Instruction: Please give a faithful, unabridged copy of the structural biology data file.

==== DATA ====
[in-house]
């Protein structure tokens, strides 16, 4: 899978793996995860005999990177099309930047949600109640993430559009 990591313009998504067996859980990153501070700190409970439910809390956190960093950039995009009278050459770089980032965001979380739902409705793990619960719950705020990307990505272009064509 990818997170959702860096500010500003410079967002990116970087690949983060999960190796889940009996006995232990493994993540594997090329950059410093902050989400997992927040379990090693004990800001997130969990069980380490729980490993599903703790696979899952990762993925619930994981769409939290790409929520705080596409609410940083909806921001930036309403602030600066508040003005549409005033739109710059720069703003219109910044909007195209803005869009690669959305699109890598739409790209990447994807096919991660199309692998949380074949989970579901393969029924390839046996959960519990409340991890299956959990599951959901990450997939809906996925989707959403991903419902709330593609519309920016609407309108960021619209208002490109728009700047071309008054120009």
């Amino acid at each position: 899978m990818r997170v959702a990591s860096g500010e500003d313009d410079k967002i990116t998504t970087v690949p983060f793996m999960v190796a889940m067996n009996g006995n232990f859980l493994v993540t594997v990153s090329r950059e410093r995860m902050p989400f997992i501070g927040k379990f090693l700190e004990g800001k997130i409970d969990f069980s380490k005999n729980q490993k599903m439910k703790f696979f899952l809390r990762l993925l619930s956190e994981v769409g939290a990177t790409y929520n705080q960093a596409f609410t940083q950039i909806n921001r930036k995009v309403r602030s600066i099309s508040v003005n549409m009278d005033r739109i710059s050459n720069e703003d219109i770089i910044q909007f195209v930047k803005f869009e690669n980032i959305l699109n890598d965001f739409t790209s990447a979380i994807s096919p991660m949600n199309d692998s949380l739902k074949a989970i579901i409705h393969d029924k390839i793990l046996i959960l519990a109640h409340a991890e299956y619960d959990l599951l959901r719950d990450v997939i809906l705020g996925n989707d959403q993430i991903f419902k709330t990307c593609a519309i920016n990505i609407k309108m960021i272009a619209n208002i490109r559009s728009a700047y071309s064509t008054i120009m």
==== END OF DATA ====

[in-house]
């Protein structure tokens, strides 16, 4: 899978793996995860005999990177099309930047949600109640993430559009 990591313009998504067996859980990153501070700190409970439910809390956190960093950039995009009278050459770089980032965001979380739902409705793990619960719950705020990307990505272009064509 990818997170959702860096500010500003410079967002990116970087690949983060999960190796889940009996006995232990493994993540594997090329950059410093902050989400997992927040379990090693004990800001997130969990069980380490729980490993599903703790696979899952990762993925619930994981769409939290790409929520705080596409609410940083909806921001930036309403602030600066508040003005549409005033739109710059720069703003219109910044909007195209803005869009690669959305699109890598739409790209990447994807096919991660199309692998949380074949989970579901393969029924390839046996959960519990409340991890299956959990599951959901990450997939809906996925989707959403991903419902709330593609519309920016609407309108960021619209208002490109728009700047071309008054120009």
């Amino acid at each position: 899978m990818r997170v959702a990591s860096g500010e500003d313009d410079k967002i990116t998504t970087v690949p983060f793996m999960v190796a889940m067996n009996g006995n232990f859980l493994v993540t594997v990153s090329r950059e410093r995860m902050p989400f997992i501070g927040k379990f090693l700190e004990g800001k997130i409970d969990f069980s380490k005999n729980q490993k599903m439910k703790f696979f899952l809390r990762l993925l619930s956190e994981v769409g939290a990177t790409y929520n705080q960093a596409f609410t940083q950039i909806n921001r930036k995009v309403r602030s600066i099309s508040v003005n549409m009278d005033r739109i710059s050459n720069e703003d219109i770089i910044q909007f195209v930047k803005f869009e690669n980032i959305l699109n890598d965001f739409t790209s990447a979380i994807s096919p991660m949600n199309d692998s949380l739902k074949a989970i579901i409705h393969d029924k390839i793990l046996i959960l519990a109640h409340a991890e299956y619960d959990l599951l959901r719950d990450v997939i809906l705020g996925n989707d959403q993430i991903f419902k709330t990307c593609a519309i920016n990505i609407k309108m960021i272009a619209n208002i490109r559009s728009a700047y071309s064509t008054i120009m």